NGOs: stop the violence

By Shane Worrell and Khouth Sophak Chakrya, Phnom Penh Post,  28 November 2013

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A female protesting in front of city hall is grabbed by the throat by a police officer in July. Heng Chivoan

In June last year, Bov Srey Sras lost her unborn baby after being kicked in the stomach by a police officer at a public protest.

The incident, captured on camera, came as she stood outside the Court of Appeal calling for the release of her sister, who had been imprisoned after a three-hour trial.

Following her miscarriage, Srey Sras tried to sue the unknown police officer responsible for kicking her along with his superiors – a move that prompted a response from deputy Phnom Penh police chief Phoung Malay that many considered repugnant.

“Is the victim old or young, and does she sue me to return her kid?” Malay said to a Postreporter at the time. “I want to tell her that if she wants to get back her kid, I am also young.”

Authorities have taken no action over the violence or Malay’s comments.

As a coalition of NGOs, unions and protesters yesterday called on government forces to stop using violence against women, Srey Sras remained without compensation – or even a simple apology.

Following the fatal shooting of a 49-year-old female bystander during a police crackdown on protesting SL Garment workers in the capital’s Meanchey district on November 12, Srey Sras is not convinced that an apology will come.

“The authorities and police are continuing to make violence against women … and they’re now shooting at people.”

In the aftermath of Srey Sras’s miscarriage, National Police spokesman Kirt Chantharith said disciplinary measures would be taken against Malay, but only if it was proved he had made the comments.

Such action is unlikely to be made, as Phnom Penh police chief Chhuon Sovann recently told the Post that Malay had been made a spokesman for the municipal police, while retaining his title of deputy chief.

Malay could not be reached yesterday, while Sovann was unavailable to talk and Chantharith hung up on a reporter after saying he was too busy to comment.

In light of violent incidents against female demonstrators – and the authorities’ unwillingness to appropriately respond to them – the coalition’s statement yesterday called on government forces to stop using violence on women who take to the streets to defend their rights.

“As the international community celebrates the 16 Days of Activism to End Gender Violence from November 25 to December 10, we … call on the government to end violence against women perpetrated by its agents,” a statement reads.

The statement was issued by groups including Licadho, the Cambodian Center for Independent Media (CCIM) and the Boeung Kak and Borei Keila communities.

The coalition also called on authorities to launch independent investigations into all violent incidents against female protesters.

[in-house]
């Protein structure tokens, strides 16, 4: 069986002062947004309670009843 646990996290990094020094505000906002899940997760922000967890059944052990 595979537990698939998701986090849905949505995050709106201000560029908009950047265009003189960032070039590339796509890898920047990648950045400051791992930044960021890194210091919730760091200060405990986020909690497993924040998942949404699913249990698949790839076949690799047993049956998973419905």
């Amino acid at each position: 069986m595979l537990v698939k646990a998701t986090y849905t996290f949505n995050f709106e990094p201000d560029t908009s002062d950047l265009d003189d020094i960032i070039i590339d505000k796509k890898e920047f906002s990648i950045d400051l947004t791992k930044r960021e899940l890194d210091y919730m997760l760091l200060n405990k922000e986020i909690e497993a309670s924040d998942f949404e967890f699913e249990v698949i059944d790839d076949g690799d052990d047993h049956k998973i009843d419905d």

Incidents referenced included the SL Garment strike shooting, the electric shock and slingshot attack on women protesting at Wat Phnom on September 22, and the shooting of three garment workers in Svay Rieng province last year.

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Then-Bavet town governor Chhouk Bandith, who was responsible for the Svay Rieng incident, injured three workers when he opened fire on a crowd of strikers. He has since been sentenced to prison but remains at large.

“Very few cases of violence against women by authorities have been investigated, and even fewer have resulted in appropriate punishment,” said Tephalline Ou, vice president of the Cambodian Food and Service Worker Federation (CFSWF), in the statement. “As long as this continues, violence against women will remain commonplace in Cambodia.”

The coalition called on the Ministry of Women’s Affairs as well as police to take the lead in bringing about change.

When contacted yesterday, Sy Define, secretary of state at the ministry, said she was too busy to comment as she was getting ready for a wedding. Minister of Women’s Affairs Ing Kantha Phavi could not be reached.

Recent reports have highlighted the high incidence of violence against women in Cambodia.

According to a UN report released in September, one in five Cambodian men has committed rape, but more than 44 per cent of them have never faced the legal consequences.

Naly Pilorge, director of Licadho, said in the coalition’s statement that the connection between violence in the public sphere and the private sphere could not be ignored.

“It is not surprising that Cambodia has such high levels of violence against women, when the authorities themselves use violence with impunity,” she said.

Today, the coalition will march from Wat Phnom in the capital to the Ministry of Women’s Affairs and the headquarters of the National Police.

Srey Sras, meanwhile, will continue pushing for action to be taken over her miscarriage.

“I’m still suffering and feel sorry that [Phnom Penh Municipal] Court has not processed my complaint,” she said. “I’ll keep waiting for police to say sorry.”